Occasionally people ask me whether Vogue "Average" patterns (that's one rank below Advanced, fyi) are that tricky. Or they want to know what makes a Vogue Advanced so intricate. At which point I turn around to make sure they are actually talking to me, cuz wtf do I know from Vogue Average. I suspect the sum of my experience is having accidentally bought some patterns in this category because "average" seemed easy enough when first I started sewing.
Amazingly, not too long ago, I did knowingly buy a Vogue Advanced. It's this Claire Schaeffer, and I have no regrets:
Concerns, maybe. But I don't need to make it till I'm ready, right? And I have heard that the instructions, while lengthy, are awesome.
I too wonder what separates the average from advanced or, for that matter, what separates Vogue Very Easy from regular Vogue "Easy". Is it prerequisite technique? Pattern pieces? Number of steps? Which brings me to the crux of this post:
See, I have spent 8 hours tracing, cutting and preparing fabric for Butterick 5559 - a Vogue family Easy pattern. I don't know about you, but even if the go-forward sewing is a breeze (and we know that's not something one should ever take for granted), I don't think that this process qualifies as easy.
In 8 hours, I have (thankfully) traced a pattern, now trashed because of all the crap I had to do to transfer markings, cut the fabric, tailor tacked the tuck lines and the darts onto the fabric, chalked the darts on both sides of the relevant pieces, drawn curved darts and pinned said darts.
Look, I'm not complaining. I don't expect gorgeous clothing that looks kind of complicated to be super easy, even if the pattern envelope tries to give me that impression. I'm just saying there should, perhaps, be a disclaimer, or a code, which advises purchasers that their particular easy pattern, for example, while it doesn't require the ability to sew zippers / any other closures or to do seam binding or other finishing techniques, does require the ability to transfer some pretty serious pattern markings in a way I don't think one can adequately accomplish without tailor tacking. I think there should be a pattern-specific skills required / techniques used matrix on the outer envelope is what I'm saying.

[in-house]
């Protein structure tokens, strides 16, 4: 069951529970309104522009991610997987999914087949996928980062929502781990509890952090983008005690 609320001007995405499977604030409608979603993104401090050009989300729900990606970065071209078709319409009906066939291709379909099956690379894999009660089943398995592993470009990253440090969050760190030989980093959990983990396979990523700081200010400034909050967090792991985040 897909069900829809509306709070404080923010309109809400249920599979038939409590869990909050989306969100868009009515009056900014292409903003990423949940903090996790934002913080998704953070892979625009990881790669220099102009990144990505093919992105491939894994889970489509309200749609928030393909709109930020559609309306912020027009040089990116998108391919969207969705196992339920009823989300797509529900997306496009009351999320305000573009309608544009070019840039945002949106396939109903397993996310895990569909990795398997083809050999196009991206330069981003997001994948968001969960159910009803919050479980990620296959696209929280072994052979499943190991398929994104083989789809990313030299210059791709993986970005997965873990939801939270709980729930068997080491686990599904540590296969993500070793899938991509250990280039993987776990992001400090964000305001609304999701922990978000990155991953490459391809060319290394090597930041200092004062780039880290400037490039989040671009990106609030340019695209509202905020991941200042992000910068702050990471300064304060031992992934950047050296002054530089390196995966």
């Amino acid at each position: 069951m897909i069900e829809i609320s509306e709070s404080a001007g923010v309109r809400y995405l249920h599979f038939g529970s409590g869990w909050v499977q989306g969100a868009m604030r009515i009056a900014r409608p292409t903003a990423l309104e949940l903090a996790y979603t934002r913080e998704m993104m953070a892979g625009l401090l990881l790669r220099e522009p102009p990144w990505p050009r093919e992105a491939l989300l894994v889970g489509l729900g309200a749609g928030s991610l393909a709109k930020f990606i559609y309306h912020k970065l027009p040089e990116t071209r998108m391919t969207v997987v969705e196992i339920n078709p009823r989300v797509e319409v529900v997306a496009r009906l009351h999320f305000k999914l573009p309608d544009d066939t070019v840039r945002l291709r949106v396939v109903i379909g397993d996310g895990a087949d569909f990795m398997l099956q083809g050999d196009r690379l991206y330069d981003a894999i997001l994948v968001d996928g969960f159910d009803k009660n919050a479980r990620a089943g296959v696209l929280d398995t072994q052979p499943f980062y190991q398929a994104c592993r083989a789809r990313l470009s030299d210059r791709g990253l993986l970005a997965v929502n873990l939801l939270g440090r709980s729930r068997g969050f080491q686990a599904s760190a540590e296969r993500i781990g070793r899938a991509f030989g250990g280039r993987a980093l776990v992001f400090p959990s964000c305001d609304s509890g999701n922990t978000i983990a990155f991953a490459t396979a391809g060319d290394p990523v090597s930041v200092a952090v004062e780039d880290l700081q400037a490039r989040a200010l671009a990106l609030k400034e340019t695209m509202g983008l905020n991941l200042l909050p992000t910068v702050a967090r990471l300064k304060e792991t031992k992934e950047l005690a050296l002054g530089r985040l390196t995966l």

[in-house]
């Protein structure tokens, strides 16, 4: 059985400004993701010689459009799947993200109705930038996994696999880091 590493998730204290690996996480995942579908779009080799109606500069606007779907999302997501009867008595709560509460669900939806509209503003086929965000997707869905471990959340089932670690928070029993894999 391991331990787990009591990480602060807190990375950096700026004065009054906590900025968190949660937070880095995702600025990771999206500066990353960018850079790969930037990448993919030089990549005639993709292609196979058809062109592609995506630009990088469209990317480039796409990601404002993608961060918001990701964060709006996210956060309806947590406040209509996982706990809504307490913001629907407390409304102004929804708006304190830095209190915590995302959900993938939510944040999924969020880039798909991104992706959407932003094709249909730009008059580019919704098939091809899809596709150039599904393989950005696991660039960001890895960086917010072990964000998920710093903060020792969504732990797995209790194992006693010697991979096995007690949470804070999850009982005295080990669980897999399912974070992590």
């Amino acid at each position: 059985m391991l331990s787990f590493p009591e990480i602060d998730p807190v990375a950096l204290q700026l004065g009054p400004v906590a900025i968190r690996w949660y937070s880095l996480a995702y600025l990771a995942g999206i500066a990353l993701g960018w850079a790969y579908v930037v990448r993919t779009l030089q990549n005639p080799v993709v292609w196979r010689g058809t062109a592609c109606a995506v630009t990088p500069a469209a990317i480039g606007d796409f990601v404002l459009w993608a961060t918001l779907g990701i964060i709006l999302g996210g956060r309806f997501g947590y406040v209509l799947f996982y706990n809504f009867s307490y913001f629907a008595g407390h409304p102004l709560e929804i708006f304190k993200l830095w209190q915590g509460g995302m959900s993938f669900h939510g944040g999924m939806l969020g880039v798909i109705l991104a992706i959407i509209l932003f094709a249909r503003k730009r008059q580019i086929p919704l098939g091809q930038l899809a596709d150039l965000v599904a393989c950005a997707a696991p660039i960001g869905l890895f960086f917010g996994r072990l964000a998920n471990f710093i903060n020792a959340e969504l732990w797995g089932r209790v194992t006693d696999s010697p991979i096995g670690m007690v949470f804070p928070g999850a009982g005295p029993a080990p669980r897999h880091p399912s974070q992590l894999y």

Till now, I should mention, I've never tried tailor tacking. You think I might have looked up how to do it (the pattern doesn't suggest or explain the method, I've just read about it before) and somehow I couldn't bring myself to. Why? Because I thought it might throw me over the edge to formalize the process. I opted to make it up from memory of blog posts and book chapters so that I wouldn't feel like it was too complicated. Of course, now I don't know if I've done it right, but that's not the point.
The point is: If I were some novice sewist (ok, I am, but go with my analogy) looking for a great dress that seems fancy but happens to be super easy, I might pop this in my cart with nary a thought, only to be traumatized by 8 hours of prep prior to being able to actually start actual sewing.
Note: This novice wasn't traumatized. Just irked because she hadn't expected a need for such intricacy at the outset. Really, I had more than enough resources to assist me. Oh, and so far, I absolutely like this pattern. It's fascinating. But I wouldn't recommend it if you haven't sewn a bunch of other dresses first. Let's tag it: Kristin "Moderately Challenging Pattern Prep, Advanced Beginner-Intermediate".
That totally rolls off the tongue.